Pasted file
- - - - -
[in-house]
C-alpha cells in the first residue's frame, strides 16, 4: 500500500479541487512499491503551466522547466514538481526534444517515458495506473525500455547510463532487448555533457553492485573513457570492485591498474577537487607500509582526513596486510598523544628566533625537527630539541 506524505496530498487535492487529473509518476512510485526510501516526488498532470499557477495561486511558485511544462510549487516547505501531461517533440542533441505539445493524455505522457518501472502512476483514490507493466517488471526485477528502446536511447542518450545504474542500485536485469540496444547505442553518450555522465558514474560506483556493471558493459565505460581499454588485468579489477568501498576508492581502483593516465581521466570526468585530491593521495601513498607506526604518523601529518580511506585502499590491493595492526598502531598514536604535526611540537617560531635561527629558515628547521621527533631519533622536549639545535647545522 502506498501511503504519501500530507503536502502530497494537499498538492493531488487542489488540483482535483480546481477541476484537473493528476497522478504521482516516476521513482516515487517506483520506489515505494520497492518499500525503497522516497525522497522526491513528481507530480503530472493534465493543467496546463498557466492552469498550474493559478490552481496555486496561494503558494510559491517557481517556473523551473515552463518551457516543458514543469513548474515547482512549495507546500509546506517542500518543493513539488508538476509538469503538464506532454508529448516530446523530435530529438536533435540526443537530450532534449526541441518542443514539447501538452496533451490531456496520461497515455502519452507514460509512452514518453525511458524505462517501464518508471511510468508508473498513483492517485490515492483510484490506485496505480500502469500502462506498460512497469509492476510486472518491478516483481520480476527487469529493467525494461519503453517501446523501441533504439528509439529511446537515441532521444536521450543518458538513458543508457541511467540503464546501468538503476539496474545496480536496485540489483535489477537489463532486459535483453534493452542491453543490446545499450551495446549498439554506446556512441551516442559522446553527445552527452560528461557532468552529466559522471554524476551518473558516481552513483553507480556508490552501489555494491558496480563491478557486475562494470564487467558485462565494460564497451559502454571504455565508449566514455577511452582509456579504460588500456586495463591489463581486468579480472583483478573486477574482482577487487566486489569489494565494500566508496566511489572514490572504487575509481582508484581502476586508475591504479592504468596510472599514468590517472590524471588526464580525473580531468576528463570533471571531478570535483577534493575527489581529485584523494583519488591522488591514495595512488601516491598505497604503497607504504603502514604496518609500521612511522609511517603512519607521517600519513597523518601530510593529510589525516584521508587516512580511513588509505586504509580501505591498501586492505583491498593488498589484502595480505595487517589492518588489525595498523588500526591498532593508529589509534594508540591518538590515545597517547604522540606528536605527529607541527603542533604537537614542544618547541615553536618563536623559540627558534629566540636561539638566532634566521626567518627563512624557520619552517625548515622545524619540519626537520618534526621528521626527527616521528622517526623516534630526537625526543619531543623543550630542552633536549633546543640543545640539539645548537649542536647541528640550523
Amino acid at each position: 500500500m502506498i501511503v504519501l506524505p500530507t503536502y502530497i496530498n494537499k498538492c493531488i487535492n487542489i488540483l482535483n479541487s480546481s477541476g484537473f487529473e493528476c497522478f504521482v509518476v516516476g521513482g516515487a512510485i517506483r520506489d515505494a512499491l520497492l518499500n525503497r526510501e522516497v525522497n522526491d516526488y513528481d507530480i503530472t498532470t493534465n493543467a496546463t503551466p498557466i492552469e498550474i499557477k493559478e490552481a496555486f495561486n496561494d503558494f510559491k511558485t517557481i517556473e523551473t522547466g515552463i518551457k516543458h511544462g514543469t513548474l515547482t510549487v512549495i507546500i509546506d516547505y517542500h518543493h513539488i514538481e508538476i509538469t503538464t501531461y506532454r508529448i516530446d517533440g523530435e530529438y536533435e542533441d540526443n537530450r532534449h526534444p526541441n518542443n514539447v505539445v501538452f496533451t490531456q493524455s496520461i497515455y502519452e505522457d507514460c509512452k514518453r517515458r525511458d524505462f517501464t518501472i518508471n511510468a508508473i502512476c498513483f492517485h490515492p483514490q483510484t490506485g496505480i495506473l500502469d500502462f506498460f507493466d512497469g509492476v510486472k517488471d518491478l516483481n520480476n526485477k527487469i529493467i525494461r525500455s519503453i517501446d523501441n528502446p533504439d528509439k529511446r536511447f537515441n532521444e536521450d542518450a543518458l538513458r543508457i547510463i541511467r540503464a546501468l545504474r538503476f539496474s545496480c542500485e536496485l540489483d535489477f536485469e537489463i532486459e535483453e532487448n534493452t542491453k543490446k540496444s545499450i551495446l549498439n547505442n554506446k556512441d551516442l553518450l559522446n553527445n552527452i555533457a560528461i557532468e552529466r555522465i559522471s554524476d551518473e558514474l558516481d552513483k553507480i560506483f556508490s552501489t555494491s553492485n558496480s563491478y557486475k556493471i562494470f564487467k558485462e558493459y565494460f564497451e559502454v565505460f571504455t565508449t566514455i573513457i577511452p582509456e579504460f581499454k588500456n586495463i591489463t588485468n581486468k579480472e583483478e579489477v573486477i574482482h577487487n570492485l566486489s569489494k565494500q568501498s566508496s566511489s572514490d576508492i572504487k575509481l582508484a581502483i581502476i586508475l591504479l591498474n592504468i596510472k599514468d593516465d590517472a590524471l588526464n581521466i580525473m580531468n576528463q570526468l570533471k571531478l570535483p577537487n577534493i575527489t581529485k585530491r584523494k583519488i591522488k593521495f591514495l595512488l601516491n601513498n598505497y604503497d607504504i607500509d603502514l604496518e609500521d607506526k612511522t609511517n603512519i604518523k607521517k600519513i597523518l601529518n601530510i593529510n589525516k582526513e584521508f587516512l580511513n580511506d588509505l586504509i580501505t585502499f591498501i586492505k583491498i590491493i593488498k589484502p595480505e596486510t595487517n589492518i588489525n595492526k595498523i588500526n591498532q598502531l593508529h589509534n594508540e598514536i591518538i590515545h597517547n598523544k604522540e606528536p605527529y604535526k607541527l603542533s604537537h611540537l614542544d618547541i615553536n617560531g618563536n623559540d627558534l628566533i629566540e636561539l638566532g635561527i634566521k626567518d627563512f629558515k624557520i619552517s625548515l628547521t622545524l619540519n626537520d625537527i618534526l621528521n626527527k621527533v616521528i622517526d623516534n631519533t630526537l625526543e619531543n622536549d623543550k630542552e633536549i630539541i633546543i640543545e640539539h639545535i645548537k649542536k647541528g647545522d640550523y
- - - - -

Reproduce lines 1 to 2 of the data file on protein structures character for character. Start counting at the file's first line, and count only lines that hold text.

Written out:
[in-house]
C-alpha cells in the first residue's frame, strides 16, 4: 500500500479541487512499491503551466522547466514538481526534444517515458495506473525500455547510463532487448555533457553492485573513457570492485591498474577537487607500509582526513596486510598523544628566533625537527630539541 506524505496530498487535492487529473509518476512510485526510501516526488498532470499557477495561486511558485511544462510549487516547505501531461517533440542533441505539445493524455505522457518501472502512476483514490507493466517488471526485477528502446536511447542518450545504474542500485536485469540496444547505442553518450555522465558514474560506483556493471558493459565505460581499454588485468579489477568501498576508492581502483593516465581521466570526468585530491593521495601513498607506526604518523601529518580511506585502499590491493595492526598502531598514536604535526611540537617560531635561527629558515628547521621527533631519533622536549639545535647545522 502506498501511503504519501500530507503536502502530497494537499498538492493531488487542489488540483482535483480546481477541476484537473493528476497522478504521482516516476521513482516515487517506483520506489515505494520497492518499500525503497522516497525522497522526491513528481507530480503530472493534465493543467496546463498557466492552469498550474493559478490552481496555486496561494503558494510559491517557481517556473523551473515552463518551457516543458514543469513548474515547482512549495507546500509546506517542500518543493513539488508538476509538469503538464506532454508529448516530446523530435530529438536533435540526443537530450532534449526541441518542443514539447501538452496533451490531456496520461497515455502519452507514460509512452514518453525511458524505462517501464518508471511510468508508473498513483492517485490515492483510484490506485496505480500502469500502462506498460512497469509492476510486472518491478516483481520480476527487469529493467525494461519503453517501446523501441533504439528509439529511446537515441532521444536521450543518458538513458543508457541511467540503464546501468538503476539496474545496480536496485540489483535489477537489463532486459535483453534493452542491453543490446545499450551495446549498439554506446556512441551516442559522446553527445552527452560528461557532468552529466559522471554524476551518473558516481552513483553507480556508490552501489555494491558496480563491478557486475562494470564487467558485462565494460564497451559502454571504455565508449566514455577511452582509456579504460588500456586495463591489463581486468579480472583483478573486477574482482577487487566486489569489494565494500566508496566511489572514490572504487575509481582508484581502476586508475591504479592504468596510472599514468590517472590524471588526464580525473580531468576528463570533471571531478570535483577534493575527489581529485584523494583519488591522488591514495595512488601516491598505497604503497607504504603502514604496518609500521612511522609511517603512519607521517600519513597523518601530510593529510589525516584521508587516512580511513588509505586504509580501505591498501586492505583491498593488498589484502595480505595487517589492518588489525595498523588500526591498532593508529589509534594508540591518538590515545597517547604522540606528536605527529607541527603542533604537537614542544618547541615553536618563536623559540627558534629566540636561539638566532634566521626567518627563512624557520619552517625548515622545524619540519626537520618534526621528521626527527616521528622517526623516534630526537625526543619531543623543550630542552633536549633546543640543545640539539645548537649542536647541528640550523